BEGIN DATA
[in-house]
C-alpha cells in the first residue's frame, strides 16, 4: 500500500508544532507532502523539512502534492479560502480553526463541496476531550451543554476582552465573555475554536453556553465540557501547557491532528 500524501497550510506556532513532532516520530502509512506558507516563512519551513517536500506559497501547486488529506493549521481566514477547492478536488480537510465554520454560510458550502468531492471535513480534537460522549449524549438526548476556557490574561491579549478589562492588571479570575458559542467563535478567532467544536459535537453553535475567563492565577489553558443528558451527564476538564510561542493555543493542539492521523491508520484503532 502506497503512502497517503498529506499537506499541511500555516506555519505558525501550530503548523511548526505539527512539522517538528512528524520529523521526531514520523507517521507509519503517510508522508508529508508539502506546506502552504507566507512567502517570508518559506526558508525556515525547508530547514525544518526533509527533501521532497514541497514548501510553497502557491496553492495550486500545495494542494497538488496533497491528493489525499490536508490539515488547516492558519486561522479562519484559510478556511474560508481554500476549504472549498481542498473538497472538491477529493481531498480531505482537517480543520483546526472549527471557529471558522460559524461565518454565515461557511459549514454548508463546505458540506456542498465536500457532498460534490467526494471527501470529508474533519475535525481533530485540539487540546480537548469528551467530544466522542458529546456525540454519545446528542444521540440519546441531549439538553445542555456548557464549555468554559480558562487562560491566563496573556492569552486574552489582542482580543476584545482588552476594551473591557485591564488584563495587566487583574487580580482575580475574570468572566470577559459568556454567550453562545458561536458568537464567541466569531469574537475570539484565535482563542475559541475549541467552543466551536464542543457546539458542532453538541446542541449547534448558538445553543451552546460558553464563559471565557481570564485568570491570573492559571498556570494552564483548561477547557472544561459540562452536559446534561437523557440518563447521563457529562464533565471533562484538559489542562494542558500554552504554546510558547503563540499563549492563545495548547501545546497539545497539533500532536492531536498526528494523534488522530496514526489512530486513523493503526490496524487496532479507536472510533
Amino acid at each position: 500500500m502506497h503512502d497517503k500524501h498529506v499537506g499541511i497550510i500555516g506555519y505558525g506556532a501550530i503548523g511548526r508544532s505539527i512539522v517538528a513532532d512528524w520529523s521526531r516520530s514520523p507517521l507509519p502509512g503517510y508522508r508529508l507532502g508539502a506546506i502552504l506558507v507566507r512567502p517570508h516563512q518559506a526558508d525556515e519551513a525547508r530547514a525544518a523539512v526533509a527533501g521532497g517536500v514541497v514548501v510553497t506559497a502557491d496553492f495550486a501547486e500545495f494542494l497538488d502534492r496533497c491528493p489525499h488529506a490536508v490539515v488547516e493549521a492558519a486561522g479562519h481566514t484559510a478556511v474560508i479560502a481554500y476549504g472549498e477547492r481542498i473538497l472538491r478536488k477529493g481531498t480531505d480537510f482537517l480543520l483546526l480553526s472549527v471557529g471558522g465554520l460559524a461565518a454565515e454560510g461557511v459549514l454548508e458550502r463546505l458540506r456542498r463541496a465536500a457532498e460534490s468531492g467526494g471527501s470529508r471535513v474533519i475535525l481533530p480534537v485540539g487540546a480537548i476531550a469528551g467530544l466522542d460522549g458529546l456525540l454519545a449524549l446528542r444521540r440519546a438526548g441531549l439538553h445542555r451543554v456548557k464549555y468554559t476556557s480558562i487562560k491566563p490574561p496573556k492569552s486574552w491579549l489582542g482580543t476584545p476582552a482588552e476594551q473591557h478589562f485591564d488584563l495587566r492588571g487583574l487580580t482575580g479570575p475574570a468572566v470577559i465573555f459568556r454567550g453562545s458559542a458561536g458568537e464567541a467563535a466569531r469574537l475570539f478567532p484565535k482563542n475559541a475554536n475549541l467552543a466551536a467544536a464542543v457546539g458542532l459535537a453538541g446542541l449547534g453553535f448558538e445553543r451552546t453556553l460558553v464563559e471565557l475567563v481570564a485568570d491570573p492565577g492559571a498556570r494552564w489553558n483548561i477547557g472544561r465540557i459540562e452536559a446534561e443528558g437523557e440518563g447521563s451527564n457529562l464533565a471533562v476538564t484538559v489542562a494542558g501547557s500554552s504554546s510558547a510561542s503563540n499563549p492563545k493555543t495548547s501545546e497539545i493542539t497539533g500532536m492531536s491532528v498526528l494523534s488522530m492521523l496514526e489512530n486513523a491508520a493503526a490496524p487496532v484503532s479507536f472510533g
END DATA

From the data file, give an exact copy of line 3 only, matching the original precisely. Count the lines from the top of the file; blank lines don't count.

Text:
Amino acid at each position: 500500500m502506497h503512502d497517503k500524501h498529506v499537506g499541511i497550510i500555516g506555519y505558525g506556532a501550530i503548523g511548526r508544532s505539527i512539522v517538528a513532532d512528524w520529523s521526531r516520530s514520523p507517521l507509519p502509512g503517510y508522508r508529508l507532502g508539502a506546506i502552504l506558507v507566507r512567502p517570508h516563512q518559506a526558508d525556515e519551513a525547508r530547514a525544518a523539512v526533509a527533501g521532497g517536500v514541497v514548501v510553497t506559497a502557491d496553492f495550486a501547486e500545495f494542494l497538488d502534492r496533497c491528493p489525499h488529506a490536508v490539515v488547516e493549521a492558519a486561522g479562519h481566514t484559510a478556511v474560508i479560502a481554500y476549504g472549498e477547492r481542498i473538497l472538491r478536488k477529493g481531498t480531505d480537510f482537517l480543520l483546526l480553526s472549527v471557529g471558522g465554520l460559524a461565518a454565515e454560510g461557511v459549514l454548508e458550502r463546505l458540506r456542498r463541496a465536500a457532498e460534490s468531492g467526494g471527501s470529508r471535513v474533519i475535525l481533530p480534537v485540539g487540546a480537548i476531550a469528551g467530544l466522542d460522549g458529546l456525540l454519545a449524549l446528542r444521540r440519546a438526548g441531549l439538553h445542555r451543554v456548557k464549555y468554559t476556557s480558562i487562560k491566563p490574561p496573556k492569552s486574552w491579549l489582542g482580543t476584545p476582552a482588552e476594551q473591557h478589562f485591564d488584563l495587566r492588571g487583574l487580580t482575580g479570575p475574570a468572566v470577559i465573555f459568556r454567550g453562545s458559542a458561536g458568537e464567541a467563535a466569531r469574537l475570539f478567532p484565535k482563542n475559541a475554536n475549541l467552543a466551536a467544536a464542543v457546539g458542532l459535537a453538541g446542541l449547534g453553535f448558538e445553543r451552546t453556553l460558553v464563559e471565557l475567563v481570564a485568570d491570573p492565577g492559571a498556570r494552564w489553558n483548561i477547557g472544561r465540557i459540562e452536559a446534561e443528558g437523557e440518563g447521563s451527564n457529562l464533565a471533562v476538564t484538559v489542562a494542558g501547557s500554552s504554546s510558547a510561542s503563540n499563549p492563545k493555543t495548547s501545546e497539545i493542539t497539533g500532536m492531536s491532528v498526528l494523534s488522530m492521523l496514526e489512530n486513523a491508520a493503526a490496524p487496532v484503532s479507536f472510533g